Boon and Bane of Nuclear Power

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In these modern times, are nuclear power plants feasible to every nation around the world? How about in a nation experiencing the toll of depletion of resources, destruction of nature and poverty at the same time; is it still an answer for economic growth? Is the construction of nuclear power plants an aid for the spur of development of a country or a growing threat to the environment? Do nuclear power plants serve the people best or destroy the nature best?

Nuclear power plants are said to have drastic effects both good and bad for a country where it will be used for. Surely it will increase the supply of energy of each country; this will contribute more to the economic productivity of the served country. However, it is undeniable that there are still matters and factors to be further examined.

We aim to briefly examine and present the major boons and banes of a nuclear power plant and its construction, to evaluate the positive and negative benefits of building a nuclear power plant, and to weigh what it could bring more to the people and the environment. We aim to know why developed and developing nations mull in opening power plants despite of the risks it brings. More importantly we want everyone to have knowledge about the basic things about a nuclear power plant: what it is, how it works, its underlying effects, good or bad, and our recommendation for the problems it brings. Furthermore, this research will help us to prepare and see if our country, the Philippines, need such kind of power plant. Are we ready to open our potential power plants? Will we be ready? Are we aware of what it will cost us?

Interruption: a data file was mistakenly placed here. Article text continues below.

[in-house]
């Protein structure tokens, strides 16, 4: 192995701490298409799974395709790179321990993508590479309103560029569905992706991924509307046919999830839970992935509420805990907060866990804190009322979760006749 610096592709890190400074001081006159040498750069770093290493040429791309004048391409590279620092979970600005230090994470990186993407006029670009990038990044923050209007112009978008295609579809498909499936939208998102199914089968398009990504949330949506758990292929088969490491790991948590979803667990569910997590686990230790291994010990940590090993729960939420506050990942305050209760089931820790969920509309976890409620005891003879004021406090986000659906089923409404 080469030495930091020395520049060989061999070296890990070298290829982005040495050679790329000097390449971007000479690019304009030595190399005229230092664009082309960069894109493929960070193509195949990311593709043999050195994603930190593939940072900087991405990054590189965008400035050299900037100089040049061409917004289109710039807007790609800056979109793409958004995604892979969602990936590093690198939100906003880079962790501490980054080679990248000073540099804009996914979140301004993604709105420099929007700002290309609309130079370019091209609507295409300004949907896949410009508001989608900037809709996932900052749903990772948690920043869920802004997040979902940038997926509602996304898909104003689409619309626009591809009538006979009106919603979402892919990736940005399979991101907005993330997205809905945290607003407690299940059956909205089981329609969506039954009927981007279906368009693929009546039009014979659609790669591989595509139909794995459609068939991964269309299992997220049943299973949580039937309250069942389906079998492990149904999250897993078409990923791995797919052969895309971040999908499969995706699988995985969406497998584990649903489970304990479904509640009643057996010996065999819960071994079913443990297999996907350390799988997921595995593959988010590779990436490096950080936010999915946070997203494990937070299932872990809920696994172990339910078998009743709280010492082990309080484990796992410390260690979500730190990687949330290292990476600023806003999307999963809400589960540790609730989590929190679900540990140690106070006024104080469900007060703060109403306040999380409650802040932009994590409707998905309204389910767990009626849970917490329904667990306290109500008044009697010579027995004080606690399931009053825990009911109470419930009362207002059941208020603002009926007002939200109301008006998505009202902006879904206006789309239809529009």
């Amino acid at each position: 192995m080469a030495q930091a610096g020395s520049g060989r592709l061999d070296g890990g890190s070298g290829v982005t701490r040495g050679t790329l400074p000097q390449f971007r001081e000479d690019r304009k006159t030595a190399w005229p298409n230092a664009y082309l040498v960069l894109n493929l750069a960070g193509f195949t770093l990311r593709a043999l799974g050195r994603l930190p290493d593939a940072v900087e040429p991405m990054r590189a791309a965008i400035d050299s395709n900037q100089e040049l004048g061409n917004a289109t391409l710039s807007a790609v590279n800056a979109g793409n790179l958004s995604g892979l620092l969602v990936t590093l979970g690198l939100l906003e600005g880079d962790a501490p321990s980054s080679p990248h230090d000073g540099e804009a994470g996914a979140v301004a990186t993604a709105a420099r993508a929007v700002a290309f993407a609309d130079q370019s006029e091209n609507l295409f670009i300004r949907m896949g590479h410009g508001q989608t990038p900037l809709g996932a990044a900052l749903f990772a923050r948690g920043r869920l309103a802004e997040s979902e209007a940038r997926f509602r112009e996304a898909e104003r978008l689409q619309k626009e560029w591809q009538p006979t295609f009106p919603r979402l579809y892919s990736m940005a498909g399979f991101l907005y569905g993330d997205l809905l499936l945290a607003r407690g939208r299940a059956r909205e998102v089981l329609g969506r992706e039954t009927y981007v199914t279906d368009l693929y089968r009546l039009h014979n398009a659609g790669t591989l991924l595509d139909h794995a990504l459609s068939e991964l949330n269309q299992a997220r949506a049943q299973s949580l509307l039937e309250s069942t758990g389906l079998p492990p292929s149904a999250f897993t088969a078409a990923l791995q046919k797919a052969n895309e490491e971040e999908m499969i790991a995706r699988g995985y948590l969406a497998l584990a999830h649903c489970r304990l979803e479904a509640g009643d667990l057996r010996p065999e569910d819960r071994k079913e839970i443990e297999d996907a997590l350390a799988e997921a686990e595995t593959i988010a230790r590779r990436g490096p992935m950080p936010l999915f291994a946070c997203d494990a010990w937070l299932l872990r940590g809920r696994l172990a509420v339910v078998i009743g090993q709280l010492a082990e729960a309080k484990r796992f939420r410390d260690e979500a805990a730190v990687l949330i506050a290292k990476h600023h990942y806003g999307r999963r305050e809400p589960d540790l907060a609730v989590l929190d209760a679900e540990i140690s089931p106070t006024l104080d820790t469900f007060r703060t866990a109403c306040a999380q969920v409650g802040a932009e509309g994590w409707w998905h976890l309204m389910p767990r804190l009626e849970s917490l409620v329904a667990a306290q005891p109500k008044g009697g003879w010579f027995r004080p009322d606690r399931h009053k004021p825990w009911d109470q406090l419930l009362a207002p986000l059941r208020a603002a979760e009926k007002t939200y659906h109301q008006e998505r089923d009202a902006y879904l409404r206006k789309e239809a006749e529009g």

Nuclear Power Plants
A nuclear power plant, like any other power plant, is a facility used to provide electricity. However, it uses a nuclear reactor as heat source to provide steam to a turbine generator. These plants depend on the heat caused by controlled nuclear reactions, specifically nuclear fission, where one atom is made to split into two.

There is a need for such kind of power plants to be housed in very strong steel and concrete to prevent the risks of radioactivity. Concrete liner is used to act as the very shield against radiation and to house the pressure vessel where the nuclear reaction happens. This is then contained in a larger steel containment vessel, which served as a barrier to prevent leakage of radioactive gases or liquids. The final layer is an outer concrete building which should be strong enough to survive any kind of massive damage that may result to earthquakes and the like.

The process of nuclear fission
In Physics, a nuclear fission is a nuclear reaction wherein the nucleus of an atom splits into smaller parts. This may produce free neutrons and lighter nuclei, further producing photons. Natural fission of elements undergo extremely slowly, thus power plants require induced fission.

Uranium-235 is the most common that allows the best results for induced fission. It splits immediately when a free neutron runs into it. Its nucleus easily absorbs free neutrons, thus making it unstable and splitting in the latter. As soon as it splits into two lighter atoms, it also throws of two or three new neutrons, depending on the number of splits. This process happens in a very high speed, and in very large quantities, producing great amount of heat and radiation. For such fission to work successfully for a power plant, however, the uranium used must be tested and must have 2 to 3 percent more Uranium-235 otherwise the induced fission will either end or blow up.

Inside a nuclear power plant
Nuclear power plants controls the energy produced by the enriched uranium, and allow it to heat water to steam. This processed uranium is formed into pellets, 1 inch long, and are arranged into long rods, and further into bundles. The bundles are then submerged in water inside a pressure vessel, where water acts as a coolant. To control the rate of nuclear reaction, these rods are...
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